Hi, welcome to Redeem the Commute. I’m Ryan, your host of the Daily Challenges. Today’s Wednesday, so it’s the day we try to let our thoughts be challenged and transformed by the words of the Bible that we saw yesterday.

We’re exploring how following Jesus resets our views of sex and marriage, using a passage from the Bible where the author, Paul, related misuse of food with misuse of sex. To justify unlimited sexual freedom, people will say, things like: Sex is a natural part of life. We have a need for sexual release, just like a need for food and water. I just need to meet the right person, be sexually compatible with someone, to find fulfillment.

To say that, we have to separate our physical selves from our spiritual selves, and God didn’t design them to be divided. Paul makes it very clear, our bodies are not just a throwaway container for our souls, but they are part and parcel of who we are as God’s creations. God didn’t create us as souls with containers, but as human beings…all in one.

The Corinthian Christians he wrote were those who committed to intentionally practicing life in God’s kingdom, even while they are still in this world. That’s what makes them Christians, they are followers of Jesus, and members of a church community.

When the Corinthians decided to be Christians, to follow Jesus and reconnect with God through his power rather than their own, they weren’t just making a decision that impacted their souls, but that impacted every part of who they were, bodies included.

Paul goes so far as to say they are joined with Christ…not just in some spiritual sense, but in a way so physical, tangible and real that he says if they go and join their bodies with a prostitute…it’s like they have joined Christ with a prostitute.

That is a clear image that our bodies matter, the physical reality of sex matters as much as the spiritual aspect, and so following Jesus naturally means trying to view sexuality in light of God’s kingdom plans, rather than our own plans.

So what did God make sex for? What limits did he give, or what boundaries did he lay out? It might surprise you. Here is what comes after yesterday’s reading from 1 Corinthians:

7 Now concerning the matters about which you wrote: “It is good for a man not to have sexual relations with a woman.” 2 But because of the temptation to sexual immorality, each man should have his own wife and each woman her own husband. 3 The husband should give to his wife her conjugal rights, and likewise the wife to her husband. 4 For the wife does not have authority over her own body, but the husband does. Likewise the husband does not have authority over his own body, but the wife does. 5 Do not deprive one another, except perhaps by agreement for a limited time, that you may devote yourselves to prayer; but then come together again, so that Satan may not tempt you because of your lack of self-control. 6 Now as a concession, not a command, I say this. 7 I wish that all were as I myself am. But each has his own gift from God, one of one kind and one of another. 8 To the unmarried and the widows I say that it is good for them to remain single as I am. 9 But if they cannot exercise self-control, they should marry. For it is better to marry than to burn with passion.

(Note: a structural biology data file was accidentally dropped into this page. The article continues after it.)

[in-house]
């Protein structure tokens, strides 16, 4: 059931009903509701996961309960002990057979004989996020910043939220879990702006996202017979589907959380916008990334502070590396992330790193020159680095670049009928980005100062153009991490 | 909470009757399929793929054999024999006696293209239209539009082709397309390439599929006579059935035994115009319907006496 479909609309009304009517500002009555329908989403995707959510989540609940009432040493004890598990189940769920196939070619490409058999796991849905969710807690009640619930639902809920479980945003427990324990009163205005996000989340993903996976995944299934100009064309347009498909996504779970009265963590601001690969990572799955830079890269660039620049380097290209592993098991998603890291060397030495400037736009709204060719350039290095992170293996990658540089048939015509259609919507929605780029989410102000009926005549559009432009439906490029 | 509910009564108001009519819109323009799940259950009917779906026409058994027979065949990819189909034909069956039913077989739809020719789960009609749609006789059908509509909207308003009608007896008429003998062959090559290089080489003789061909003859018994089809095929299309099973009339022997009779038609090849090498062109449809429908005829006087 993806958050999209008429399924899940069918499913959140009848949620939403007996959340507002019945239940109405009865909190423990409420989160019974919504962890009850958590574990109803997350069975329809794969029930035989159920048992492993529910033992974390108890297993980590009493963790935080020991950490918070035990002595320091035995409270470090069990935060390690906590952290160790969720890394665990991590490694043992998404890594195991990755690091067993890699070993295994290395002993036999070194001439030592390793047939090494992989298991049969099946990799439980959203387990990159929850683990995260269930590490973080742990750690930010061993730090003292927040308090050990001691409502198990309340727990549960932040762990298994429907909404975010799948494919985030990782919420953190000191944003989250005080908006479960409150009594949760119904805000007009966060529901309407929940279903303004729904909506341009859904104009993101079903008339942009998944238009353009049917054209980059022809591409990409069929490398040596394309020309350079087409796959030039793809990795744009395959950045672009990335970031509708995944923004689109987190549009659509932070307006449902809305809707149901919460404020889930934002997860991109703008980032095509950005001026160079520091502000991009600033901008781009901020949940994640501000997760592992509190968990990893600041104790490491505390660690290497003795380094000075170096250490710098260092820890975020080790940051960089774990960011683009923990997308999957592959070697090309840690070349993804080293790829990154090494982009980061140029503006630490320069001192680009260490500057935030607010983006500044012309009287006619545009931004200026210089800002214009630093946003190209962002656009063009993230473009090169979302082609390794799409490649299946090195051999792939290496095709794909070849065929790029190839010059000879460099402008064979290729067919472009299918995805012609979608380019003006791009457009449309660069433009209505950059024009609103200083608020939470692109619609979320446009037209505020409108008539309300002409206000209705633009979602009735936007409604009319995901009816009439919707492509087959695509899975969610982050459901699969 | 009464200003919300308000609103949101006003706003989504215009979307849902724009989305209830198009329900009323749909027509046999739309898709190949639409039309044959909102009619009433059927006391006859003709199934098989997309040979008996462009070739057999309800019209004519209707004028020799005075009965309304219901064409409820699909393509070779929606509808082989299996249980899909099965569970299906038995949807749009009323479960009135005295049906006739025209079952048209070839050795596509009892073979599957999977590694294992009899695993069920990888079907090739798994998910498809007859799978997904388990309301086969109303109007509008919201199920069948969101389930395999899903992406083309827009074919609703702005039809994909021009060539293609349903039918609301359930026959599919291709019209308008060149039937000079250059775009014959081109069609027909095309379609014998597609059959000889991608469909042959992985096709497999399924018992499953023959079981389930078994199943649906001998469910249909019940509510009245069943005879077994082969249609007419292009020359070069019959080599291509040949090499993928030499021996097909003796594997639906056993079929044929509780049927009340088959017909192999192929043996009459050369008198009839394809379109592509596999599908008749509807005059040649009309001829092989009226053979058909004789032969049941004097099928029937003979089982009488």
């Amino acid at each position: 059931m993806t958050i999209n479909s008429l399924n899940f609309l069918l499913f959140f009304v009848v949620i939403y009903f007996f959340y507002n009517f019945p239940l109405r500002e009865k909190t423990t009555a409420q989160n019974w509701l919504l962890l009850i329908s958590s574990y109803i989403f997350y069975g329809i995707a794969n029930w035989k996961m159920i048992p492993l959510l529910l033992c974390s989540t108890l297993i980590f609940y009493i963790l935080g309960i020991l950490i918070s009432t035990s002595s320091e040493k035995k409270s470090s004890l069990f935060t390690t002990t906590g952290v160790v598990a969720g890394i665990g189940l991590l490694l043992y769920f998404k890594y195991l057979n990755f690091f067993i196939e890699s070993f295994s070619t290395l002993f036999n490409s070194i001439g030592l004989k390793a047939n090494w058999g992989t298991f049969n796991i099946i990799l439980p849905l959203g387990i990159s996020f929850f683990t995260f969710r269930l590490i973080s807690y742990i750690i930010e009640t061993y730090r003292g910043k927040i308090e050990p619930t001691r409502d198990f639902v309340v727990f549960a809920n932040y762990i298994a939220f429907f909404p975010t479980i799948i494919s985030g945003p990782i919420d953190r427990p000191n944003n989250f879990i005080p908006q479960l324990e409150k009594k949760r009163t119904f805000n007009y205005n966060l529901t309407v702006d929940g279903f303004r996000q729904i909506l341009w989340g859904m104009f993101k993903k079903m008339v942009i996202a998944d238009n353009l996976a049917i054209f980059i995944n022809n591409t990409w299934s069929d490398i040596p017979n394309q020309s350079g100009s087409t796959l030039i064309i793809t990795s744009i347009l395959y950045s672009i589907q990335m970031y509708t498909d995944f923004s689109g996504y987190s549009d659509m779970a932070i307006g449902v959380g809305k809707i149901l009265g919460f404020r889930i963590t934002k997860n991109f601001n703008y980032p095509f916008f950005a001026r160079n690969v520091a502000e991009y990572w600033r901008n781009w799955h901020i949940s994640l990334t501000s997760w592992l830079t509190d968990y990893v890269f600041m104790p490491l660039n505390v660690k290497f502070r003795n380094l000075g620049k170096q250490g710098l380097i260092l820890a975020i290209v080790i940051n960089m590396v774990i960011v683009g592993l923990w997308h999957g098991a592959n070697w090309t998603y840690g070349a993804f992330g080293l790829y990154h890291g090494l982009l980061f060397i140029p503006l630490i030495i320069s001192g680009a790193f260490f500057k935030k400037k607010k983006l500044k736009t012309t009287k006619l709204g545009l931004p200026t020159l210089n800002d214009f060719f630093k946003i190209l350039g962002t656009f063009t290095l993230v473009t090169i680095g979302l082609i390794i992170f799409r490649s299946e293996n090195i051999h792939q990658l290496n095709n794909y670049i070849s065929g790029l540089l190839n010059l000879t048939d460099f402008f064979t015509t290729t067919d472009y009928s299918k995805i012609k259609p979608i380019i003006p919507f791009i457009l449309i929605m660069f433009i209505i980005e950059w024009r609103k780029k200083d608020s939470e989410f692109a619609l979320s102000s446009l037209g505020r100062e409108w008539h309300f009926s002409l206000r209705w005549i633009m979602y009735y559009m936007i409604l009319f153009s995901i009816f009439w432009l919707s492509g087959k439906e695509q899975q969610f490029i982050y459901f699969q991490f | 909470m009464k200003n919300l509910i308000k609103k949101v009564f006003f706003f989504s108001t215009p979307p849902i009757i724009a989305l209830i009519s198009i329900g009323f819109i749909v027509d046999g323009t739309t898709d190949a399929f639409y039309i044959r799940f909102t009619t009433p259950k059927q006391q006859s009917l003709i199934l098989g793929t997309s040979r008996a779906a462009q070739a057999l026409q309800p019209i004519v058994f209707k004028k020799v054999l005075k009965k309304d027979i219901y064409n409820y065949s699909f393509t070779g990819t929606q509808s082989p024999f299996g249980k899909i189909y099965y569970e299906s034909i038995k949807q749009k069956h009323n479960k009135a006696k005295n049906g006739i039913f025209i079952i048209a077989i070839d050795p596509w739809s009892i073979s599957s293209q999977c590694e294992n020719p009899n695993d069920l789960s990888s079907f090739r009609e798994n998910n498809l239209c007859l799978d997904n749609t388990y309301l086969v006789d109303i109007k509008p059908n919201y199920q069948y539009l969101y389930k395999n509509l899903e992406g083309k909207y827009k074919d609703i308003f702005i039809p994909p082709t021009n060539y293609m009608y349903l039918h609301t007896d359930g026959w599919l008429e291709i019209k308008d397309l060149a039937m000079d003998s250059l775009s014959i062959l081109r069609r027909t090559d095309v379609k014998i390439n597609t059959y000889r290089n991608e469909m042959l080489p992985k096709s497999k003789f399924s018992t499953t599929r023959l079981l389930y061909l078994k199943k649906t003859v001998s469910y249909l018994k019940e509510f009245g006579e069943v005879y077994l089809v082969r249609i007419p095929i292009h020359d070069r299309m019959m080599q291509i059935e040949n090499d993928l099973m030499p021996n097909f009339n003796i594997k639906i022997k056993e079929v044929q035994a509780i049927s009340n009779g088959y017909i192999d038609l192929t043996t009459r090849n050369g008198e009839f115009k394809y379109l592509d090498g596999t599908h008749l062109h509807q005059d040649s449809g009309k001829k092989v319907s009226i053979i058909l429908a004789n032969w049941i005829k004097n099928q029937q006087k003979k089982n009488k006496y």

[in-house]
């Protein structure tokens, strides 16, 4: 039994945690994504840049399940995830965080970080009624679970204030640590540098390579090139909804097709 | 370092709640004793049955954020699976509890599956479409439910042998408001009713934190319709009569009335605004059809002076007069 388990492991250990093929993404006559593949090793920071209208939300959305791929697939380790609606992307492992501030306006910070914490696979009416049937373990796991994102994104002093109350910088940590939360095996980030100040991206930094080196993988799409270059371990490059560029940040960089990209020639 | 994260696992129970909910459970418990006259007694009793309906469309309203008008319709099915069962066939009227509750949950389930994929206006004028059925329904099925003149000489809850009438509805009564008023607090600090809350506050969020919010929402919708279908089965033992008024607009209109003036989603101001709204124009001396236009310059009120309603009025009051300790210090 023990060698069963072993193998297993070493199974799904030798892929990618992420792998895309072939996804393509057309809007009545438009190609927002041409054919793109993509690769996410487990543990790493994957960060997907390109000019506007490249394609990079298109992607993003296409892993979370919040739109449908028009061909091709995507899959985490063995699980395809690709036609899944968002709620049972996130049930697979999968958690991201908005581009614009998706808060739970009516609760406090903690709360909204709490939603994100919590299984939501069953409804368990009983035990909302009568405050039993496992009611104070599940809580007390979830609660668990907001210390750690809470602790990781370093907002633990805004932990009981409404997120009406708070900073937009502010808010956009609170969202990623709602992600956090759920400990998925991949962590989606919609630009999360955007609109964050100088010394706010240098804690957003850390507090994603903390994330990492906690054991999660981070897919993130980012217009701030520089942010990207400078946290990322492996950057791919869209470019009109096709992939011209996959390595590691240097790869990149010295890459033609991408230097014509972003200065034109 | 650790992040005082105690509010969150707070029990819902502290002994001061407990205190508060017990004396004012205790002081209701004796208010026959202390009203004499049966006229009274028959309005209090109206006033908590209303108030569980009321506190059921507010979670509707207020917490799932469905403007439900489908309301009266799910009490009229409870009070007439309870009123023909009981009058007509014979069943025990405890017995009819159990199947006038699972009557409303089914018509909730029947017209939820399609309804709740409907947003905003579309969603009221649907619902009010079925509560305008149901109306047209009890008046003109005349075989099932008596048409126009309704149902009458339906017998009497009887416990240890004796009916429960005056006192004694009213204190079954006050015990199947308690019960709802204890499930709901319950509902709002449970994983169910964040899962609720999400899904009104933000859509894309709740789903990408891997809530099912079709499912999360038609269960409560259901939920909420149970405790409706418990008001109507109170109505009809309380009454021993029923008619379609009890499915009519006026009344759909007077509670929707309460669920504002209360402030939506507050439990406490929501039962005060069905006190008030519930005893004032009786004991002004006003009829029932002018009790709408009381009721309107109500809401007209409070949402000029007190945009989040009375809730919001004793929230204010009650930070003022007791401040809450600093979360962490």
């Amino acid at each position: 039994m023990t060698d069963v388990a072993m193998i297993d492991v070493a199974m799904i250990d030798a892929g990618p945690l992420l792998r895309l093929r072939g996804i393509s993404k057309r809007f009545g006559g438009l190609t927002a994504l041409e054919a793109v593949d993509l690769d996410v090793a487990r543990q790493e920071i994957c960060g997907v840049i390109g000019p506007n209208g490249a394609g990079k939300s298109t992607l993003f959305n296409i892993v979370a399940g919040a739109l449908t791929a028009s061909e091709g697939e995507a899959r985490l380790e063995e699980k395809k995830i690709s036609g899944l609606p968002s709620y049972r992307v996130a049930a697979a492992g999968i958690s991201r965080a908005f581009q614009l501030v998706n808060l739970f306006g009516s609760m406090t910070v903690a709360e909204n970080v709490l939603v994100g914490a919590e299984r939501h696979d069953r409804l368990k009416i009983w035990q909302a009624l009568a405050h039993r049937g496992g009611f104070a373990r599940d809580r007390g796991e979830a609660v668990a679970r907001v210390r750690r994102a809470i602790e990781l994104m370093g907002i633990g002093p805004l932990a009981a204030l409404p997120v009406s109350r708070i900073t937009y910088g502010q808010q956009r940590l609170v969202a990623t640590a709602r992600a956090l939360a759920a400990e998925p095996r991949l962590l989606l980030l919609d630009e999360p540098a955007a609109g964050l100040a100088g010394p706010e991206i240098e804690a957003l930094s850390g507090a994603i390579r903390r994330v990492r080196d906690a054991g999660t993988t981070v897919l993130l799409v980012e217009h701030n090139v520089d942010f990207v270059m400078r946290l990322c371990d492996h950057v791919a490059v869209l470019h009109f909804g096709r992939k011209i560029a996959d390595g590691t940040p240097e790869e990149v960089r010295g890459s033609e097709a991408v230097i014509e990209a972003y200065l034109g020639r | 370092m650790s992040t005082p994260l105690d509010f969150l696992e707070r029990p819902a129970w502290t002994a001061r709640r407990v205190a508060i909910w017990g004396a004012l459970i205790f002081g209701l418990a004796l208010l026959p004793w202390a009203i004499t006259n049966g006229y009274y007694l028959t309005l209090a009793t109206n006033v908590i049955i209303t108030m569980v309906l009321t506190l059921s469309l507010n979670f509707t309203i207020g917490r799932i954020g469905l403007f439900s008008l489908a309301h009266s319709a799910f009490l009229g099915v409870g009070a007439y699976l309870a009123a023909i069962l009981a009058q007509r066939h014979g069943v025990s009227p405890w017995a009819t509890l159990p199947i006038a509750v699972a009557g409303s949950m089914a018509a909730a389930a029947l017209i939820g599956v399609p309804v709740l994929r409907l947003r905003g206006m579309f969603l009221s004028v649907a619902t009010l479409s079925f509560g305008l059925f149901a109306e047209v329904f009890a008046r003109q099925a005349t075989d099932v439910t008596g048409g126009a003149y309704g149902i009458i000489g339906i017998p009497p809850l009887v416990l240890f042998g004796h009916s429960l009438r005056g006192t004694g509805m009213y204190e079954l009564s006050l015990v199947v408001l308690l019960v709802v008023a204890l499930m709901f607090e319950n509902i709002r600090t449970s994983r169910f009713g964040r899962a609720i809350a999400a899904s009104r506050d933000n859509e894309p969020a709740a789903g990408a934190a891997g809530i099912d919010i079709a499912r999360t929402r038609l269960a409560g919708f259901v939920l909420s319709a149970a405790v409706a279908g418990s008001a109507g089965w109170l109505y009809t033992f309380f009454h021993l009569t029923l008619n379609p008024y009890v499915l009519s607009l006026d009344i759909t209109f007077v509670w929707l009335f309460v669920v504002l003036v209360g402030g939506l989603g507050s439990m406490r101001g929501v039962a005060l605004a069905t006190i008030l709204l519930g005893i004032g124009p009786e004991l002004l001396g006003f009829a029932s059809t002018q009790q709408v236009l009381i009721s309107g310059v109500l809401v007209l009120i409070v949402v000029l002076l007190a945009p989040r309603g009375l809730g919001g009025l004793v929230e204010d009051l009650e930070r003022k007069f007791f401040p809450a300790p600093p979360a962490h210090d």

See how Paul views marriage and celibacy as “containers” for sexuality.

First, he encourages people to be celibate like him. Recognizes that’s hard, but full devotion to God’s kingdom is what he’s all about, and why many have chosen celibacy like him. In a culture obsessed with sex, like our own, this is a clear way to signal that sex is not a god to be worshipped, it is not our identity, it is not all that our culture says it is.

For those who can’t be celibate, Paul gives a backup option of marriage. Most people assume that Christian teaching is entirely pro-marriage, but Paul only suggests it as a backup to celibacy!

Even within marriage, Paul makes clear there are God-given limits to sexual expression. Sex isn’t to be selfish, you give up authority over your body. Sex isn’t to be abusive, either. Sex, or depriving of sex, isn’t to be used to control someone. Sex isn’t to be the only reason for the relationship, the spouses should be able to stop for prayer. Yes, prayer is more important, another clear way for Paul to communicate that sex isn’t meant to be the ultimate goal in life, or our source of meaning – God is.

Question: Whether you’re married or not, how does this lens of having been reset in Christ change your views of marriage and sex? Does it challenge our culture’s view?

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